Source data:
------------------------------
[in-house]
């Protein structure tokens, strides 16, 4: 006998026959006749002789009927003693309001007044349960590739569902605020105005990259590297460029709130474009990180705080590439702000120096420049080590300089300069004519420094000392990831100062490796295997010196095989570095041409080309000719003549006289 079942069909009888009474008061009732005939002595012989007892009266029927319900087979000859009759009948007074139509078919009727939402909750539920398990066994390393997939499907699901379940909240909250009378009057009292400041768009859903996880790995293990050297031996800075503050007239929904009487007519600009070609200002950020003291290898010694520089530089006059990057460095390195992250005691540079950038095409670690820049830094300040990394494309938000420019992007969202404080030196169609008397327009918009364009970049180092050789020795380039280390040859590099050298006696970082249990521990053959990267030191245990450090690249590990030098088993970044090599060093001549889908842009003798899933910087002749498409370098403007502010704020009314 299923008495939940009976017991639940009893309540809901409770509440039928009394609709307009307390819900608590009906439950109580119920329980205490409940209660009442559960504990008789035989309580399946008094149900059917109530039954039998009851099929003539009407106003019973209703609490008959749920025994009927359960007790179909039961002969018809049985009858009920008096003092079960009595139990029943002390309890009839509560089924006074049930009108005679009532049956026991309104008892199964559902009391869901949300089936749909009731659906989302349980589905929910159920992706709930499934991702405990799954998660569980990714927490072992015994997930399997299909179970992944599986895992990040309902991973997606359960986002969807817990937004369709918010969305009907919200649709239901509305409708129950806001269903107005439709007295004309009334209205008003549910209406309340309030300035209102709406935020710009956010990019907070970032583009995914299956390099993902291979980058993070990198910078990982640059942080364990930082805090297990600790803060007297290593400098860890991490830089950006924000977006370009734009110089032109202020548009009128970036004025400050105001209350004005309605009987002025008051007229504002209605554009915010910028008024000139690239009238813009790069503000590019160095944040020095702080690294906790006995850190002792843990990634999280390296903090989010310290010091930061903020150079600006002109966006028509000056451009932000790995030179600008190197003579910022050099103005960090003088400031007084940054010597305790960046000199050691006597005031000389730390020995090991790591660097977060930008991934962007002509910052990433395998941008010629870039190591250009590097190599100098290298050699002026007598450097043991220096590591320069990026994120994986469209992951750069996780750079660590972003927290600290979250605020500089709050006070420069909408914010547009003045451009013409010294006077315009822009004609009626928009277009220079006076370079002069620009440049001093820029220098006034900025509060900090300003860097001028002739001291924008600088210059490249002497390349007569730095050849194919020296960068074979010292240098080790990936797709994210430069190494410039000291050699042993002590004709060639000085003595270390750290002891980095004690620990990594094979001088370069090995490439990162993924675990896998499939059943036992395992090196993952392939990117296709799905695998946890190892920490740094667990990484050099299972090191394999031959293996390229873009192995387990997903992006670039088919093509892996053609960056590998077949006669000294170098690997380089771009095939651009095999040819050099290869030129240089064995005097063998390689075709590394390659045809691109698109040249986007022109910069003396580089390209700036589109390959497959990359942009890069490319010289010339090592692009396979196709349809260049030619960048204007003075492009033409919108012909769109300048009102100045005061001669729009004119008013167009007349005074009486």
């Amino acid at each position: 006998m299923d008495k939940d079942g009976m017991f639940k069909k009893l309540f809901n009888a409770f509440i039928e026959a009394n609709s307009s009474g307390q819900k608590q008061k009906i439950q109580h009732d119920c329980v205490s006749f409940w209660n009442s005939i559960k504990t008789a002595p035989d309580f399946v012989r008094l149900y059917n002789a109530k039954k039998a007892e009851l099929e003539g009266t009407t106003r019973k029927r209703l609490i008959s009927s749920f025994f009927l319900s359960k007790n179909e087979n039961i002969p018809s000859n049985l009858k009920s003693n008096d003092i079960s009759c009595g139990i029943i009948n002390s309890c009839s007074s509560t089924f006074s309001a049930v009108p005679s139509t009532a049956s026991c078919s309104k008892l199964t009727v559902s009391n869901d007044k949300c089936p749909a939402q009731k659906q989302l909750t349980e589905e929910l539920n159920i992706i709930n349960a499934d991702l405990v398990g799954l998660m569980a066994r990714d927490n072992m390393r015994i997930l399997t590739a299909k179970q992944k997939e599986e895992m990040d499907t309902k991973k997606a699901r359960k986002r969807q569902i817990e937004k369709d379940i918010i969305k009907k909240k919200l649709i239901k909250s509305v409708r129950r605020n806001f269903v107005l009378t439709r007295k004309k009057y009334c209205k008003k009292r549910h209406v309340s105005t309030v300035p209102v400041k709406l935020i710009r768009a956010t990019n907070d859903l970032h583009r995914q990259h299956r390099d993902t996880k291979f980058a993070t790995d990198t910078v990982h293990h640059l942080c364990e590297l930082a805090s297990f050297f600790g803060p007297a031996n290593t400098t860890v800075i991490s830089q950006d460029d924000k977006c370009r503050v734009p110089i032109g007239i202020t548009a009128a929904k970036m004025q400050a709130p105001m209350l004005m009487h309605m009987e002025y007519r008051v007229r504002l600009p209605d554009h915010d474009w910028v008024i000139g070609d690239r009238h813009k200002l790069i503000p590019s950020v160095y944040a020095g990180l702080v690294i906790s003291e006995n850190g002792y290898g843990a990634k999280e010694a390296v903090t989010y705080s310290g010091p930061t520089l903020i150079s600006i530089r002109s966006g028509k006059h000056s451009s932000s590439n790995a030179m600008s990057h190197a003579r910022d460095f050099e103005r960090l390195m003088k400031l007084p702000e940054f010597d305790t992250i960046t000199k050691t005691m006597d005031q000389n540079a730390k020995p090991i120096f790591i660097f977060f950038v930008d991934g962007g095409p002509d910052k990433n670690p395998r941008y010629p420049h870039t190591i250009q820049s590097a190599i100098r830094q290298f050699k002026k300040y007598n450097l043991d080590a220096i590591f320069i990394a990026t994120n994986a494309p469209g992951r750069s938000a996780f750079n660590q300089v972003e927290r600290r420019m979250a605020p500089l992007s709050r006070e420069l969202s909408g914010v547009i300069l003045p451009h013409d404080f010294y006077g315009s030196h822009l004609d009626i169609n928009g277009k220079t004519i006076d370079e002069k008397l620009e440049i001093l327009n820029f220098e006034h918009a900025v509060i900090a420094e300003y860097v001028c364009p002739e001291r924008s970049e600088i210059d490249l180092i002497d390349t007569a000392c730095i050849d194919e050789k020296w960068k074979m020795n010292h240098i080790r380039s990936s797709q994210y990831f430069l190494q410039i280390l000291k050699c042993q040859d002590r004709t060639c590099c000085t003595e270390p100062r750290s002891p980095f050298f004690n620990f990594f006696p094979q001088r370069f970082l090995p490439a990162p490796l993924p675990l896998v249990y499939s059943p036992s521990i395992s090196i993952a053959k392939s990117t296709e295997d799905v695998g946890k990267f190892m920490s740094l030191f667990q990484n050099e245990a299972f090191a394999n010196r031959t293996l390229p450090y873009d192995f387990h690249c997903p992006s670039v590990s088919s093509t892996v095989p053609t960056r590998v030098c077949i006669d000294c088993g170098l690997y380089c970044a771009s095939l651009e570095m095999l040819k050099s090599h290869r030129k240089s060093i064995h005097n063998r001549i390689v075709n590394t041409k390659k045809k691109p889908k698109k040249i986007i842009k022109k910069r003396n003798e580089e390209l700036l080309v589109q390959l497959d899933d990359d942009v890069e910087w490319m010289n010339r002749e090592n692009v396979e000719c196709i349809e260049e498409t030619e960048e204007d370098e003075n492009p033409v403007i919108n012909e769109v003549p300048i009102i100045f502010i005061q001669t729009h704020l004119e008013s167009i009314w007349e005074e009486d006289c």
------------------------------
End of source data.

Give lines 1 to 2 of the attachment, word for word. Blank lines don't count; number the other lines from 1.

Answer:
[in-house]
């Protein structure tokens, strides 16, 4: 006998026959006749002789009927003693309001007044349960590739569902605020105005990259590297460029709130474009990180705080590439702000120096420049080590300089300069004519420094000392990831100062490796295997010196095989570095041409080309000719003549006289 079942069909009888009474008061009732005939002595012989007892009266029927319900087979000859009759009948007074139509078919009727939402909750539920398990066994390393997939499907699901379940909240909250009378009057009292400041768009859903996880790995293990050297031996800075503050007239929904009487007519600009070609200002950020003291290898010694520089530089006059990057460095390195992250005691540079950038095409670690820049830094300040990394494309938000420019992007969202404080030196169609008397327009918009364009970049180092050789020795380039280390040859590099050298006696970082249990521990053959990267030191245990450090690249590990030098088993970044090599060093001549889908842009003798899933910087002749498409370098403007502010704020009314 299923008495939940009976017991639940009893309540809901409770509440039928009394609709307009307390819900608590009906439950109580119920329980205490409940209660009442559960504990008789035989309580399946008094149900059917109530039954039998009851099929003539009407106003019973209703609490008959749920025994009927359960007790179909039961002969018809049985009858009920008096003092079960009595139990029943002390309890009839509560089924006074049930009108005679009532049956026991309104008892199964559902009391869901949300089936749909009731659906989302349980589905929910159920992706709930499934991702405990799954998660569980990714927490072992015994997930399997299909179970992944599986895992990040309902991973997606359960986002969807817990937004369709918010969305009907919200649709239901509305409708129950806001269903107005439709007295004309009334209205008003549910209406309340309030300035209102709406935020710009956010990019907070970032583009995914299956390099993902291979980058993070990198910078990982640059942080364990930082805090297990600790803060007297290593400098860890991490830089950006924000977006370009734009110089032109202020548009009128970036004025400050105001209350004005309605009987002025008051007229504002209605554009915010910028008024000139690239009238813009790069503000590019160095944040020095702080690294906790006995850190002792843990990634999280390296903090989010310290010091930061903020150079600006002109966006028509000056451009932000790995030179600008190197003579910022050099103005960090003088400031007084940054010597305790960046000199050691006597005031000389730390020995090991790591660097977060930008991934962007002509910052990433395998941008010629870039190591250009590097190599100098290298050699002026007598450097043991220096590591320069990026994120994986469209992951750069996780750079660590972003927290600290979250605020500089709050006070420069909408914010547009003045451009013409010294006077315009822009004609009626928009277009220079006076370079002069620009440049001093820029220098006034900025509060900090300003860097001028002739001291924008600088210059490249002497390349007569730095050849194919020296960068074979010292240098080790990936797709994210430069190494410039000291050699042993002590004709060639000085003595270390750290002891980095004690620990990594094979001088370069090995490439990162993924675990896998499939059943036992395992090196993952392939990117296709799905695998946890190892920490740094667990990484050099299972090191394999031959293996390229873009192995387990997903992006670039088919093509892996053609960056590998077949006669000294170098690997380089771009095939651009095999040819050099290869030129240089064995005097063998390689075709590394390659045809691109698109040249986007022109910069003396580089390209700036589109390959497959990359942009890069490319010289010339090592692009396979196709349809260049030619960048204007003075492009033409919108012909769109300048009102100045005061001669729009004119008013167009007349005074009486």